Turmeric and Ginger Pork Steaks

My stove, the “piano gastronome” has arrived and is installed.   Naturally, I had to play something.  Since I really missed having an oven for the last 2 months, I decided that it should be an oven dish.  Normally these pork steaks are awesome on the grill but it’s too cold, the BBQ men aren’t here to light the fire and,  hey, I have 3 ovens.                                                                                             

This Lacanche is a beauty!  The exhaust hood alone is to die for.  The stove top has four regular burners and a fifth covered burner in the center for slow cooking.  Top left is a grilling oven, bottom left is an electric oven and top right is the gas oven.  Bottom left is a really small storage drawer.  Whatever.

I couldn’t decide which oven to try first, so I calmed myself with an Italian Amarone (wonderful black cherry tasting wine from the Valpolicella region) and decided to go with the electric, my least favorite, but I thought it was good time to try it out before the ravenous hordes arrive for the holiday season.

For the last 30 years I have been cosseting and praying over the stoves provided by the State Department.  They have not been reliable and require an attentive cook.  Not so with my Lacanche. Decide your temperature, decide the length of time and then go webcam someone until the timer goes off.   Beautiful, beautiful.

I have to say a word about cooking pork:   Old school has it that you should cook it until it’s dry and chewy.  The new generation, unafraid of death, believes that “rare is fair”.  Non.  Just in case trichinosis makes a reappearance, as has tuberculosis, cook the pork until all the pink is gone, but no further.  Dry, chewy pork is not worth eating whether roasted or grilled or baked.   Moderation in all things.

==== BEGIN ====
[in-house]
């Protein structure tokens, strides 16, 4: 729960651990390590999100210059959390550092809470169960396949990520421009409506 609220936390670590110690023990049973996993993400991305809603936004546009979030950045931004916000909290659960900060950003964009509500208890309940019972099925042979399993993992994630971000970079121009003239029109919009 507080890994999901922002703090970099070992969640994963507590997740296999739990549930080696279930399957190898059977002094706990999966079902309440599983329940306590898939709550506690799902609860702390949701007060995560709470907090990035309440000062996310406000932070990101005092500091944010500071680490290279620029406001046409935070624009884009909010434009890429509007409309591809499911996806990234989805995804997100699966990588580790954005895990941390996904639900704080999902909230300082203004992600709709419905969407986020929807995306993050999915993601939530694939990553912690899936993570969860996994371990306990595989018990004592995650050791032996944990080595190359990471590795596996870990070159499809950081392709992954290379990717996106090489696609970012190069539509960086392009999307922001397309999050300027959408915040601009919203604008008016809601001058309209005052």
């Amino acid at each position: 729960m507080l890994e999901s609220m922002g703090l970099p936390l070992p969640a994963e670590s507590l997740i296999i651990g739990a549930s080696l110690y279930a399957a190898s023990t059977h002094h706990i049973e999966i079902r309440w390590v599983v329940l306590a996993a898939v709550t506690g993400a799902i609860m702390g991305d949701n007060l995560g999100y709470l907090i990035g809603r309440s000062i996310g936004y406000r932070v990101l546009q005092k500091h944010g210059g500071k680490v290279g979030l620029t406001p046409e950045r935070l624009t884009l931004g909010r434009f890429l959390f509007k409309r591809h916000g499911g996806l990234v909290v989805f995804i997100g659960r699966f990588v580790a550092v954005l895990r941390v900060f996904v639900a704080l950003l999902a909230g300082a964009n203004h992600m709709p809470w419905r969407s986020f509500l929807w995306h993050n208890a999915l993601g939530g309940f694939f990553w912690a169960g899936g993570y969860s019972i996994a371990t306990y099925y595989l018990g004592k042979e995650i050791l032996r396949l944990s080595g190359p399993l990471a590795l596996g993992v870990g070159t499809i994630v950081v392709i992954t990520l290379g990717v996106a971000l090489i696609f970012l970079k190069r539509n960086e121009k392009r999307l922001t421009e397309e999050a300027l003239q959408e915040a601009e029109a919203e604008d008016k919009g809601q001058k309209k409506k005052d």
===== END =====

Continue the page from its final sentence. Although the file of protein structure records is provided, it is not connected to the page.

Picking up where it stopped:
I decided to give this meal an Asian slant.  Spiced, soy sauce marinated pork steaks, wok-ed zucchini and chickpeas with tomato.  Be sure to sprinkle the meat with freshly ground star anise just before cooking.  Note:  If I am making large quantities that require freshly ground spices, I use a dedicated coffee grinder.   They are not expensive and get the job done fast.   




4 pork steaks

2 inch piece of ginger, minced
3 large garlic cloves, minced
3 tbsp vegetable oil
2 tbsp soy sauce
2 tbsp sugar
2 tsp ground turmeric
1 tsp Chinese five spice powder
2 tsp salt
1/2 tsp cayenne pepper

2-3 star anise

Place the steaks in a zip lock bag.  Mix remaining ingredients in a small bowl, except for the star anise.  Pour the marinade over the meat and squish around until all the steaks’ surfaces are covered.   Refrigerate for 2-3 hours.  

Remove meat from refrigerator.  Grind the star anise and sprinkle it on both sides of the steaks.  Place on a rack in a roasting pan and roast at 425 for 20-30 minutes, depending on the meat’s thickness.  

Masi Amarone della Valpolicella 2006Wine suggestion:   Masi Amarone  



About cookinginsens

An American living in Burgundy, France
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1 Response to Turmeric and Ginger Pork Steaks

  1. Oscar Menches says:

    turmeric is one of the herbs that can increse immune response and shorten healing times. –

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